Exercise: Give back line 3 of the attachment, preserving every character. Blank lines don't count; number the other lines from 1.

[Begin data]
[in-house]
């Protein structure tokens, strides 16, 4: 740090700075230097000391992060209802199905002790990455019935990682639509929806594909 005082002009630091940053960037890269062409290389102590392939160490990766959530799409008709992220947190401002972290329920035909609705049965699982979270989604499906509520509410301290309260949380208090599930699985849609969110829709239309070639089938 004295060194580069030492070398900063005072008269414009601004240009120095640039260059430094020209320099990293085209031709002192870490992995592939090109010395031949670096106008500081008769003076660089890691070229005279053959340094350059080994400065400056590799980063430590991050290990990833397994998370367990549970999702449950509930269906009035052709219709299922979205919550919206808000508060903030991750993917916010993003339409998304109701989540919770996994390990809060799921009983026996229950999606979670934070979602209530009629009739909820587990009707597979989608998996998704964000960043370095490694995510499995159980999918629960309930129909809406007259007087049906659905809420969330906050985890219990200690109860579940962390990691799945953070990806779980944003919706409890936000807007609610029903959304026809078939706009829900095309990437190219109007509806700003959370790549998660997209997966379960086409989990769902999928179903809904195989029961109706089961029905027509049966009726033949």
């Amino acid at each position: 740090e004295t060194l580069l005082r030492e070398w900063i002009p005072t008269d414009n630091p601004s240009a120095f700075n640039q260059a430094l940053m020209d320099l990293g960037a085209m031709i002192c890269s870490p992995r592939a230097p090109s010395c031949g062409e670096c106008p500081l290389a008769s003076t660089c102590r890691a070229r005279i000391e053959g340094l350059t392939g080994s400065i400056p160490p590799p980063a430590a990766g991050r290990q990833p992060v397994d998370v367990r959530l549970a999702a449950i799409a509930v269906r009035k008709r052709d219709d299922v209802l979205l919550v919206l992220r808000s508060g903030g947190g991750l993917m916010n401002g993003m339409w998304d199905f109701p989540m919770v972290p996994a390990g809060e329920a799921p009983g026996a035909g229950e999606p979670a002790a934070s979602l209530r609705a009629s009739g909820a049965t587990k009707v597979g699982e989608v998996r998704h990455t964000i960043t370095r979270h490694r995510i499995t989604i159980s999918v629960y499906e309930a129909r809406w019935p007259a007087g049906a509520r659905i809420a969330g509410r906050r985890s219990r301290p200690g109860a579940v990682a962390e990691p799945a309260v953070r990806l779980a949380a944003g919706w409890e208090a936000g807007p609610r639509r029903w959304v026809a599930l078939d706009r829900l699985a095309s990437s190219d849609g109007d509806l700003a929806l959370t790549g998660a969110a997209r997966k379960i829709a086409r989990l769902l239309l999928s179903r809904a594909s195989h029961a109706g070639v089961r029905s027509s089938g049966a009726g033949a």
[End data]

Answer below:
């Amino acid at each position: 740090e004295t060194l580069l005082r030492e070398w900063i002009p005072t008269d414009n630091p601004s240009a120095f700075n640039q260059a430094l940053m020209d320099l990293g960037a085209m031709i002192c890269s870490p992995r592939a230097p090109s010395c031949g062409e670096c106008p500081l290389a008769s003076t660089c102590r890691a070229r005279i000391e053959g340094l350059t392939g080994s400065i400056p160490p590799p980063a430590a990766g991050r290990q990833p992060v397994d998370v367990r959530l549970a999702a449950i799409a509930v269906r009035k008709r052709d219709d299922v209802l979205l919550v919206l992220r808000s508060g903030g947190g991750l993917m916010n401002g993003m339409w998304d199905f109701p989540m919770v972290p996994a390990g809060e329920a799921p009983g026996a035909g229950e999606p979670a002790a934070s979602l209530r609705a009629s009739g909820a049965t587990k009707v597979g699982e989608v998996r998704h990455t964000i960043t370095r979270h490694r995510i499995t989604i159980s999918v629960y499906e309930a129909r809406w019935p007259a007087g049906a509520r659905i809420a969330g509410r906050r985890s219990r301290p200690g109860a579940v990682a962390e990691p799945a309260v953070r990806l779980a949380a944003g919706w409890e208090a936000g807007p609610r639509r029903w959304v026809a599930l078939d706009r829900l699985a095309s990437s190219d849609g109007d509806l700003a929806l959370t790549g998660a969110a997209r997966k379960i829709a086409r989990l769902l239309l999928s179903r809904a594909s195989h029961a109706g070639v089961r029905s027509s089938g049966a009726g033949a």